Another unique character, unfortunately forgotten in history as the film itself doesn't really stand the test of time nowadays, which Jon states. But still a great character to mention. The Gunslinger's appearance is based on Chris Adams, Yul Brynner's character from The Magnificent Seven (1960). The two characters' costumes are nearly identical. If you have never seen Westworld, now is the perfect time to check it out.
The Terminator (Arnold Schwarzenegger) from The Terminator (1984)
Spaihts: "Certainly, the Terminator from the first film as the unstoppable figure of menace. It's the android that never pretended to be your friend in the first place. It just looked like you to get close, but it was out to kill you from go. That was its constructed intention. And that is a very scary thing, because it's a thing without any human weaknesses, either in strength of limb or strength of will. The Terminator cannot be reasoned with and has no heart, has no mercy. And that's frightening."
We all know that Schwarzenegger's Terminator established quite a legacy with multiple sequels, multiple iterations/versions of robots sent from the future (T-800, T-1000, T-X, etc), and even attempts at figuring out how Skynet was able to create them (as seen in Terminator Salvation). But, as Jon states, the original Terminator from Cameron's first film still stands out as one of the most iconic 'bots in movie history.
Maria (Brigitte Helm) from Metropolis (1927)
Spaihts: "The famous mechanical woman from Fritz Lang's Metropolis."
The Maschinenmensch - the robot built by Rotwang to resurrect his lost love Hel - was created by sculptor Walter Schulze-Mittendorff. A whole-body plaster cast was taken of actress Brigitte Helm, and the costume was then constructed around it. Maria's robot from Fritz Lang's Metropolis is unquestionably one of the most well-known and seminal robot characters in film, and predates almost any other robot character.
Gort (Lock Martin) from The Day the Earth Stood Still (1951)
Spaihts: "Arguably, Gort [from The Day the Earth Stood Still], is an important player here."
"Klaatu barada nikto." Everyone knows, and loves, Gort! The robot Gort, who serves Klaatu, was played by the naturally tall Lock Martin, who worked as an usher at Graumann's Chinese Theater and stood seven feet tall. He worked carefully with the metallic suit, for he was not used to being in such a costume. Director Robert Wise decided that Martin's segments would be filmed at half hour intervals, so Martin would not face discomfort (from Wikipedia). Another important inclusion on this list, especially considering his power and the fear he elicited amongst the people of Earth (both those in and watching the film).
David 8 (Michael Fassbender) from Prometheus (2012)
Spaihts: "Certainly the Alien franchise has given us some of the most memorable androids in history. Quite honestly, even in this moment before the film has come out, I think on the strength of the trailer and the pre-release materials, we can say that Michael Fassbender is going to leave a mark in cinema as the android David. I think his performance is already indelible. And that's really saying something. He is standing on the shoulders very much of Ian Holm from the original Alien, and to a lesser extent, of Lance Henriksen in the Cameron film. I adore, frankly, all of those performances and the way in which they reflect one another."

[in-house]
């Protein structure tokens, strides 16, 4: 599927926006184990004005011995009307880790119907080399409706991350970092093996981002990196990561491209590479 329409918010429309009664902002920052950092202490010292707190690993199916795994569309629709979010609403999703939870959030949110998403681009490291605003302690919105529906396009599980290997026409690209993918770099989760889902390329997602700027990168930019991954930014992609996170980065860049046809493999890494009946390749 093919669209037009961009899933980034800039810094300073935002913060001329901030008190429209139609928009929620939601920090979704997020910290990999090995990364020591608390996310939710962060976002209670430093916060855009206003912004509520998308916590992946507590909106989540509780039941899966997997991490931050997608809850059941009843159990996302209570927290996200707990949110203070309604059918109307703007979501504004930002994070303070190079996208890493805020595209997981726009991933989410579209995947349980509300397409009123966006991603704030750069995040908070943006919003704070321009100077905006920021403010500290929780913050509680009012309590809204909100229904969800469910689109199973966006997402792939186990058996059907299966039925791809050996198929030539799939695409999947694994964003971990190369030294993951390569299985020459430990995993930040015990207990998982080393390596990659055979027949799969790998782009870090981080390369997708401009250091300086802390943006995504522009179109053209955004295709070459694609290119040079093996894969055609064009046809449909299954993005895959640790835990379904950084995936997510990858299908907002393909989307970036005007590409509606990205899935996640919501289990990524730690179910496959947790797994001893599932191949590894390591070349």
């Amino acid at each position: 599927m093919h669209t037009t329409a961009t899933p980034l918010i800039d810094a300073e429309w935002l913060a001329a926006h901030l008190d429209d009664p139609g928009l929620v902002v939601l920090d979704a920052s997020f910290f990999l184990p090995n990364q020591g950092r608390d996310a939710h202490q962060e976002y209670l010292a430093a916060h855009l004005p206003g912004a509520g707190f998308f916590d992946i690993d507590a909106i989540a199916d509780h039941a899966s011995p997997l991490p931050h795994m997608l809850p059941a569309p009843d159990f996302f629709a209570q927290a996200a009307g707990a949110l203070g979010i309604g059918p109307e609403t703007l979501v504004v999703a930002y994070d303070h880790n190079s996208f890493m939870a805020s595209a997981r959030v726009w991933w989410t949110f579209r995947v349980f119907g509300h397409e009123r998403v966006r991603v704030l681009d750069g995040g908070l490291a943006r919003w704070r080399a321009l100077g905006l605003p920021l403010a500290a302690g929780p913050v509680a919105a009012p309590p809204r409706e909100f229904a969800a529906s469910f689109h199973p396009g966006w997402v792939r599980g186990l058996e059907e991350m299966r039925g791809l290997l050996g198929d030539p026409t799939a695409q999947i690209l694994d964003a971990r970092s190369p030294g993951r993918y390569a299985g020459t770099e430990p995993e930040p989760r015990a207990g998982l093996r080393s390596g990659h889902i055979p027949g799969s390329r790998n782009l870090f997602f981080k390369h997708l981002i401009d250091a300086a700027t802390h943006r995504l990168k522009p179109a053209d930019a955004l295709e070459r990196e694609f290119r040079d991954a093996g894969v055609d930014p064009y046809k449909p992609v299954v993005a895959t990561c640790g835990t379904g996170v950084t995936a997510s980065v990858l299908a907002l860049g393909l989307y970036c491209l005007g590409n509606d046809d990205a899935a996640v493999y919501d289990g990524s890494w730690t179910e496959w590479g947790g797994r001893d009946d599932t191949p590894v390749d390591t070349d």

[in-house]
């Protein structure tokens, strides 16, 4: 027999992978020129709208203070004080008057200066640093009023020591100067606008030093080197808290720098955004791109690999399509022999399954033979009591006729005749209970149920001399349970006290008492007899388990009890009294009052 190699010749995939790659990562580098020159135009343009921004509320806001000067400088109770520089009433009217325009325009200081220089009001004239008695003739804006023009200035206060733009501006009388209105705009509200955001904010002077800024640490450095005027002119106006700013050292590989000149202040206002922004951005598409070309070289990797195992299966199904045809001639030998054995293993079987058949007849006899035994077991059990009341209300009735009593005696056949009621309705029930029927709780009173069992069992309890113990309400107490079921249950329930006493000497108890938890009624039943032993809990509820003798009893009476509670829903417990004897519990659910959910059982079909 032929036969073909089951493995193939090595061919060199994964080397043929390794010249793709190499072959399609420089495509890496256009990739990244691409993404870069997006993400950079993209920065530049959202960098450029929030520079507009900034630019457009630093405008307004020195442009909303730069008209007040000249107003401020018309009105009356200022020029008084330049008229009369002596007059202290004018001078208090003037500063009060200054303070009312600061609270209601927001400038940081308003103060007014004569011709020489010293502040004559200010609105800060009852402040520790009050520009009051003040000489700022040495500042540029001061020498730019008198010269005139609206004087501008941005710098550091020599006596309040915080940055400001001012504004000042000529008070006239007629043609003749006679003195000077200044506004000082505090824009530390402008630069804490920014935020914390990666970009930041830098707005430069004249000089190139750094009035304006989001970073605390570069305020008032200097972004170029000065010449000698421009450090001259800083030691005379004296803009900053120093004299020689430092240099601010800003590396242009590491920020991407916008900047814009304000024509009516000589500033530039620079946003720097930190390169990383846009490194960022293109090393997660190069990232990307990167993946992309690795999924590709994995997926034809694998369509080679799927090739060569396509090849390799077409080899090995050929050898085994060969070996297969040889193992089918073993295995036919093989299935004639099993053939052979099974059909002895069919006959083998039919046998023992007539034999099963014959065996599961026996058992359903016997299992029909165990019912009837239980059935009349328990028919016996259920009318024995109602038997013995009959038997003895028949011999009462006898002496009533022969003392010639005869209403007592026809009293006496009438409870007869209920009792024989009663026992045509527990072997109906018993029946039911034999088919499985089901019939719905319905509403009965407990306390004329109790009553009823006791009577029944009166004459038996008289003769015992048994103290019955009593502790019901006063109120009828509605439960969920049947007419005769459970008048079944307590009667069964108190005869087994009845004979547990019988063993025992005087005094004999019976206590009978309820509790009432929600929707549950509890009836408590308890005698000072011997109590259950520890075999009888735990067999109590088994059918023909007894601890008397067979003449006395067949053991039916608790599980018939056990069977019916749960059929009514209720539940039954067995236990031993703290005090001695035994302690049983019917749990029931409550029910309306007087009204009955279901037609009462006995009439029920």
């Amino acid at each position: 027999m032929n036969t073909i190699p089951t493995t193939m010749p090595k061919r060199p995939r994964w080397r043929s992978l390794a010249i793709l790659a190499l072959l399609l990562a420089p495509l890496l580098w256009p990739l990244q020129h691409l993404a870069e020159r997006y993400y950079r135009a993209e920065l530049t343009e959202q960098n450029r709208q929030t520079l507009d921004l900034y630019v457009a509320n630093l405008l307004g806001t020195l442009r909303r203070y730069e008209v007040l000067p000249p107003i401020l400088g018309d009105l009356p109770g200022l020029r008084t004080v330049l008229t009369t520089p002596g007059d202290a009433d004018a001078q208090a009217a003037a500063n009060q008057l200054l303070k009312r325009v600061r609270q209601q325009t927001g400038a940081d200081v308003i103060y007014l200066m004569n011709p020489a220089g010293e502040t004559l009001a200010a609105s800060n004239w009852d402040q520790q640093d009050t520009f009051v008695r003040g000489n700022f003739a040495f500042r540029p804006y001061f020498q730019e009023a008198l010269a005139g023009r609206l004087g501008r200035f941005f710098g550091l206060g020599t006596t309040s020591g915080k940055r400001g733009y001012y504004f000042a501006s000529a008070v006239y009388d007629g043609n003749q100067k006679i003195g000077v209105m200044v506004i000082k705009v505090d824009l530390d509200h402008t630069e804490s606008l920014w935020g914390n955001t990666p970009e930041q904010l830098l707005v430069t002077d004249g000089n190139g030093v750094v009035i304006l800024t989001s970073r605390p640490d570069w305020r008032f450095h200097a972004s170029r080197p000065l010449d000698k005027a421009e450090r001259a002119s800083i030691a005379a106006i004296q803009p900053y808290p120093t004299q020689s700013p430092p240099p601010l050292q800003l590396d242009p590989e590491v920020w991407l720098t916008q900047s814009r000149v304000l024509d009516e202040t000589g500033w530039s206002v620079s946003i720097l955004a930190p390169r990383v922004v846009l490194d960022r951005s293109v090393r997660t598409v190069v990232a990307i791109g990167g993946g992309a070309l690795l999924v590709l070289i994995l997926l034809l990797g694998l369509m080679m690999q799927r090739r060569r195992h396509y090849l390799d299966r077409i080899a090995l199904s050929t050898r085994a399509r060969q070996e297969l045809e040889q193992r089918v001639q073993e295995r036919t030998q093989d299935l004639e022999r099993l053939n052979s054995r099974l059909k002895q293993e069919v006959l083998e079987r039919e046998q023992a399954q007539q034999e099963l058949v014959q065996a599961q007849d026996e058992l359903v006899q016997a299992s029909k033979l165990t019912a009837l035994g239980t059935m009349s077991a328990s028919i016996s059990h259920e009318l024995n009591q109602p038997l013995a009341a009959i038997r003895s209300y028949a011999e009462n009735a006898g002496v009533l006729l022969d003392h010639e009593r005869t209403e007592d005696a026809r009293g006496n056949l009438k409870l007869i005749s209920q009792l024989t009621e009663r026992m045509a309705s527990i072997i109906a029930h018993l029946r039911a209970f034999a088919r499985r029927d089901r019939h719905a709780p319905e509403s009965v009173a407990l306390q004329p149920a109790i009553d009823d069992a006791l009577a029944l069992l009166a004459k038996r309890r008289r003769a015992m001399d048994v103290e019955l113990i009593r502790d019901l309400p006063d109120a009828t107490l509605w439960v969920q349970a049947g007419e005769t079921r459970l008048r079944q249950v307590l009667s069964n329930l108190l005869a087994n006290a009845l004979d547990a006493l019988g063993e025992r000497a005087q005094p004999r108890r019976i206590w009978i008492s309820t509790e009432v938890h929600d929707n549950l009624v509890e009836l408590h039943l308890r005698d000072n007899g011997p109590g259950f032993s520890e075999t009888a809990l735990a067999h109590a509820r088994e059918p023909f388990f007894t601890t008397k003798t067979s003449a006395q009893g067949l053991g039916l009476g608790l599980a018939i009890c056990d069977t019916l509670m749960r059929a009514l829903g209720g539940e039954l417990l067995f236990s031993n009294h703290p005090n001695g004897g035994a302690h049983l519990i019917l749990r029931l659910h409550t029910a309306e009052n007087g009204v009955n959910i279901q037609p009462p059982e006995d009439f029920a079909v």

We are just being introduced to Michael Fassbender as David this year, created by Jon Spaihts and co-writer Damon Lindelof, but he's likely to become a seminal android character. We've already seen some intriguing glimpses of him in the introductory viral video and there will be lots of breakdowns and analyses to come as soon as Prometheus arrives in theaters, but I think David is an excellent character to include here as well.
Runner Ups: "I think I'd have to accept the Replicants from Blade Runner for the category. They're artificial biological people, but they're not robots." "Maybe even Mary Shelly's Frankenstein as kind of the primal generator of all of them." Sonny from I, Robot as well: "It's evocative. It's stamped in my mind. That's the robot we've already seen before... But it is a beautiful design and it is evocative, although I'd call the movie, at best, an interesting failure. Like [Spielberg's] A.I., which I would class as a noble failure. I think that movie is a bit of a train wreck. Maybe more than a bit. But it has some stunning images in it."
Even in mentioning these other "runner up" characters, Jon gets down to the root of what makes androids and robots so interesting and yet also terrifying in science fiction stories. Spaihts mentions regarding the mind of these robots: "The extent of their interior life is unknowable. That they may harbor jealously or resentment or rage. They may become infatuated or obsessed with some person or idea. They may simply not give a damn about you, like certain cats I have known. People may convince themselves that there's love there because the exterior was cuddly and familiar. But, in fact, it's never demonstrated." Apt comparison.
While the merits of David 8 in Prometheus will be discussed endlessly over the many coming months, there are many other great android and robot characters in film history on top of the ones already mentioned. It's an exciting time for sci-fi and I'm very excited to get into these kind of discussions with moviegoers and cinephiles. Which other android/robot characters from movies are your favorite, and why?